PAUL: Well, when all these things come out of the blocked pipe at once, it’s gonna be messy. There will be a danger of getting lost in the sludge… Either the sludge will create a kind of social ecstasy with all these brilliant things all happening at once… or, more likely, most of it will just get completely ignored and people will move on to the next thing.
JOHN: If these Lockdowns continue for another year, what on earth are you going to do? You’ll be so creatively frustrated.
DAN: We’ll probably just carry on writing stuff for when the time comes…
Dan’s fireplace includes a lion in the bedroom
PAUL: You should see Dan’s fireplace. He had a dream where a lion came into his bedroom and…
DAN: That was it. That was it. A lion coming into a bedroom.
PAUL: I’ll send you some pictures of Dan’s fireplace… There’s no deadline for posting this blog, because… well… nothing’s happening…
…and I’ll send you a link to our Bandcamp page – and Dan and I will do you an acoustic lockdown fireside version of Slow Runs the Fox from Winter at Butterfly Lake.
“Saw my first really terrible show yesterday. What a relief after so much brilliance.”
That is what Claire Smith, esteemed comedy critic and Malcolm Hardee Comedy Awards judge, posted on her Facebook page this morning.
She is at the Edinburgh Fringe.
As a result, I really want to see that show if it ever plays London.
You can seldom learn much from watching perfection. You can learn a lot from other people’s mistakes (and your own).
If you are interested in the creative process, which I am, then to see what does NOT work in a show is far more educational and interesting than to see something with no flaws which just flows.
I seldom seek out long-established, very successful acts because what is the point of being entertained by a well-oiled, flawless piece of work which can be – and is – repeated perfectly night after night, performance after performance?
Uniformity is the enemy of originality.
So I prefer to see newish acts (but with some experience) which are still developing as well as good acts which are very professional but are not yet famous in a general everyone-in-the-queue-at-the-bus-stop-knows-them way.
When success hits, acts do not need to have gone for the lowest common denominator. But they need to have found some common denominator of some kind which will appeal to a mass audience.
So, to an extent, there is a smoothing-over, blandifying factor involved.
If you see a very good, solid, professional act who has NOT yet had mainstream success, there is probably some interesting edge which has not yet been knocked off.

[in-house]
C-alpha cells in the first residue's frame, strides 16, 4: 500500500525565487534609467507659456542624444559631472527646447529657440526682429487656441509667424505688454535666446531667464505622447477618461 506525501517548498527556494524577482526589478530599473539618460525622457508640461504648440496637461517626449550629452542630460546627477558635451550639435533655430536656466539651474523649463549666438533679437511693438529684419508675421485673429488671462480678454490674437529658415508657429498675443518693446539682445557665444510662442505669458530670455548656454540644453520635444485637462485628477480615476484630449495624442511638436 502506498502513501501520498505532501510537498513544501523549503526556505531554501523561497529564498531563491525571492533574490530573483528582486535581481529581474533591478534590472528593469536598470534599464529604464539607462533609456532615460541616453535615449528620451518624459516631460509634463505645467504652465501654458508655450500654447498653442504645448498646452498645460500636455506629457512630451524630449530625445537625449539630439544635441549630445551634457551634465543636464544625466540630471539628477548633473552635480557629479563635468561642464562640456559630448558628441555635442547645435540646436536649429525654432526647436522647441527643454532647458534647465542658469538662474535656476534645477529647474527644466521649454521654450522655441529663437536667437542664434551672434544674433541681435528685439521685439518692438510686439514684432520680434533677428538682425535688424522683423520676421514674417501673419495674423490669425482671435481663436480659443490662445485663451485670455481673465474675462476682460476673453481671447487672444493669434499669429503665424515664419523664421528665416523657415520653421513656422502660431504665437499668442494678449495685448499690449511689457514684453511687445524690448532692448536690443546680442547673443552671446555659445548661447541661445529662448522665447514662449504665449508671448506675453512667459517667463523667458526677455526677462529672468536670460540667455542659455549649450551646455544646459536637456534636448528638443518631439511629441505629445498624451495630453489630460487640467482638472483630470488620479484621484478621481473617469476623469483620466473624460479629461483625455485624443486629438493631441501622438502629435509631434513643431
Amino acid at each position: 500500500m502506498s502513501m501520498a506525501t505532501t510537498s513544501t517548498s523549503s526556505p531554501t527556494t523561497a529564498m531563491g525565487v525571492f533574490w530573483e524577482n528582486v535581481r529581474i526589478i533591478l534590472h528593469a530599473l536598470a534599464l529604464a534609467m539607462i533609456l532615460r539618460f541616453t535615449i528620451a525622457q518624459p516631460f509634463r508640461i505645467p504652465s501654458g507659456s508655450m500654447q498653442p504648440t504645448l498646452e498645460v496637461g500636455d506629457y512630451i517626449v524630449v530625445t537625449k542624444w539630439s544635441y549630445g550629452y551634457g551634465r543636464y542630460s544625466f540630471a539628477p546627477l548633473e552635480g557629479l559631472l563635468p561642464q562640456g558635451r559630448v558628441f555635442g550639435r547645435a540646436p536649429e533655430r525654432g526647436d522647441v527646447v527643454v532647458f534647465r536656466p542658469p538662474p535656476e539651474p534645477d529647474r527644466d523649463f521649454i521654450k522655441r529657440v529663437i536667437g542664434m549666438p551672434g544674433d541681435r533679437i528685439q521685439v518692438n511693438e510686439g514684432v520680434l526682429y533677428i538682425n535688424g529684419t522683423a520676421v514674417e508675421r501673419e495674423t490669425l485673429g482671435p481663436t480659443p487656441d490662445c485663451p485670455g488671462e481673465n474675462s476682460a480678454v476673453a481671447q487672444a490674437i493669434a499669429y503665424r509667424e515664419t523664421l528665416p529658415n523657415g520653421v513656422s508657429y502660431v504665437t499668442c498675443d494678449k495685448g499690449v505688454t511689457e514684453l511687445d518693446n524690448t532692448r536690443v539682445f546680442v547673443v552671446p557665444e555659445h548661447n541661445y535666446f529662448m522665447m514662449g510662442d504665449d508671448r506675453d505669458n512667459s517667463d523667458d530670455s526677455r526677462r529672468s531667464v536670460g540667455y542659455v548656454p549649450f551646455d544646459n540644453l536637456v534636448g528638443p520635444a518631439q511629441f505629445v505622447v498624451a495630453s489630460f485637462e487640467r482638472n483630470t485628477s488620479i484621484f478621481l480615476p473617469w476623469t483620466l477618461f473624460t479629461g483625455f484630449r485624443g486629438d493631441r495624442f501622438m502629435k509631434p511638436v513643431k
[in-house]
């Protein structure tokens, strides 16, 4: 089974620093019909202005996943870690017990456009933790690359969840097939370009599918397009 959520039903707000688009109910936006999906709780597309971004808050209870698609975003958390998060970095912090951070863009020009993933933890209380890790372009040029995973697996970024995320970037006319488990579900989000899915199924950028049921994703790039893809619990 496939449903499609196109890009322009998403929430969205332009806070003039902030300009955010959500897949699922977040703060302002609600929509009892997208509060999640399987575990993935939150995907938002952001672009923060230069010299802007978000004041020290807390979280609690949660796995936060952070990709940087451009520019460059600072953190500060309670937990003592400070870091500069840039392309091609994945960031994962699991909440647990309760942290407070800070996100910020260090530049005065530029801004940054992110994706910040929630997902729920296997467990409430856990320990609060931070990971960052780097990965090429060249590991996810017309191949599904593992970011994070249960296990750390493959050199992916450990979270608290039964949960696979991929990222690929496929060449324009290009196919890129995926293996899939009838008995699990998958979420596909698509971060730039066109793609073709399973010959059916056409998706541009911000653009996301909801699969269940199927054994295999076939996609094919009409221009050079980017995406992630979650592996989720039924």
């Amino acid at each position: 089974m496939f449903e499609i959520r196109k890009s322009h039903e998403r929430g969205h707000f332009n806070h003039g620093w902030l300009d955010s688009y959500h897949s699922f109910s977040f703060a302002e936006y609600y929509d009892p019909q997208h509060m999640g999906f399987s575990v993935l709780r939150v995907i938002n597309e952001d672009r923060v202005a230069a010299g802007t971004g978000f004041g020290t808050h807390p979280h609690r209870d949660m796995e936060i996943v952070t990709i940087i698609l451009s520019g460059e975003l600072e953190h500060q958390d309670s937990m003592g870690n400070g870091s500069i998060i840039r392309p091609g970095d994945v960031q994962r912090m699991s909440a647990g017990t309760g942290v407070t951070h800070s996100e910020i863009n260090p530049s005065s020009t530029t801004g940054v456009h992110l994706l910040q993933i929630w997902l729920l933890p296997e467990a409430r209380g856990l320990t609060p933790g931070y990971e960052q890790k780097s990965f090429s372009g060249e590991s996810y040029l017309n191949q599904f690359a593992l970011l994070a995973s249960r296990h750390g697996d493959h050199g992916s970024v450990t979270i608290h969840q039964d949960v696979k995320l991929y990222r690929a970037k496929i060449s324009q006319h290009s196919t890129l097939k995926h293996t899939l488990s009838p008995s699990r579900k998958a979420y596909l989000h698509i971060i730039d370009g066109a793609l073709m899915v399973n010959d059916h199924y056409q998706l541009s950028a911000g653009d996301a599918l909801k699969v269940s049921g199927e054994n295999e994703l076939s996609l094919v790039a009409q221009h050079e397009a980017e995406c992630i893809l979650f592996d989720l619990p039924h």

And acts with enough experience to be watchable but which can still be variable and unpredictable (because they are still trying out new ideas and approaches) will have multiple jagged edges some of which may or may not work or which may half-work.
Sometimes, a show is bad because a good performer has had the balls to try out something truly original which does not quite (yet) work.
If you watch a truly truly bad show (and they are as rare as a police station without corruption) you can learn.
I have no urge (and no ability) to be a comedy performer, but the creation of the on-stage character and the performance interests me and – to repeat in a sledgehammer way a previous sentence – You can seldom learn much from watching perfection. You can learn a lot from other people’s mistakes (and your own).
Don’t bother telling me that posting this blog was a mistake.
Which is my lead-in to quoting part of the fascinating lecture I attended today at the London School of Economics.
The lecture was titled One Plus One Equals Three: A Masterclass in Creative Thinking and was given by advertising man Dave Trott, who co-founded three major ad agencies – Gold Greenlees Trott, Bainsfair Sharkey Trott and Walsh Trott Chick Smith.
He was part of the creative team behind the ads Allo Tosh, Got a Toshiba?… Holsten Pils refreshes the parts other beers can not reach… Ariston and on and on… and the Cadbury Flake ads.
I can do no better that quote his introduction to the lecture.
What I’m going to talk about is specifically creativity in advertising, but it’s creativity which works wherever you find it. Edward de Bono, the man who invented lateral thinking, said: There are a lot of people calling themselves creative who are actually mere stylists.
Real creativity isn’t what you call creativity. Real creativity isn’t in art galleries. Real creativity isn’t in design museums or copywriters or what they call creative departments. Real creativity is a function of how you do your job in a surprising manner. Real creativity looks really obvious after you see it, but you couldn’t see it coming beforehand; you couldn’t get there logically.
As Edward De Bono said: Most people can’t tell the difference between style and creativity…
What’s happened to British creativity is it’s become hypnotised by complexity. Everybody’s confusing novelty with creativity.
If it’s new – if it’s a new app, if it’s a new piece of technology, a new piece of kit, a new way of doing animation – it must be creative.
Well, no, usually it isn’t. That’s shopping, That’s fashion. That’s not creativity.
Creativity is looking at something everybody else has looked at and seeing something nobody else has seen. I saw it described as:
A talent can hit a target that everybody else can see. Genius can hit a target no-one else can see.
This is actually a variation on William Goldman’s refrain “Nobody knows anything” – a refrain which Wikipedia correctly says “is repeated throughout” Goldman’s iconic book Adventures in the Screen Trade.
I often rattled on about it in much earlier previous blogs. It is often mis-emphasised as meaning everyone is ignorant – Nobody knows ANYTHING. But, in fact, it means Nobody KNOWS anything for sure in the creative process.
However experienced, intelligent and brilliant someone is, nobody knows for sure what will be a commercial – or even an ultimately critical – success.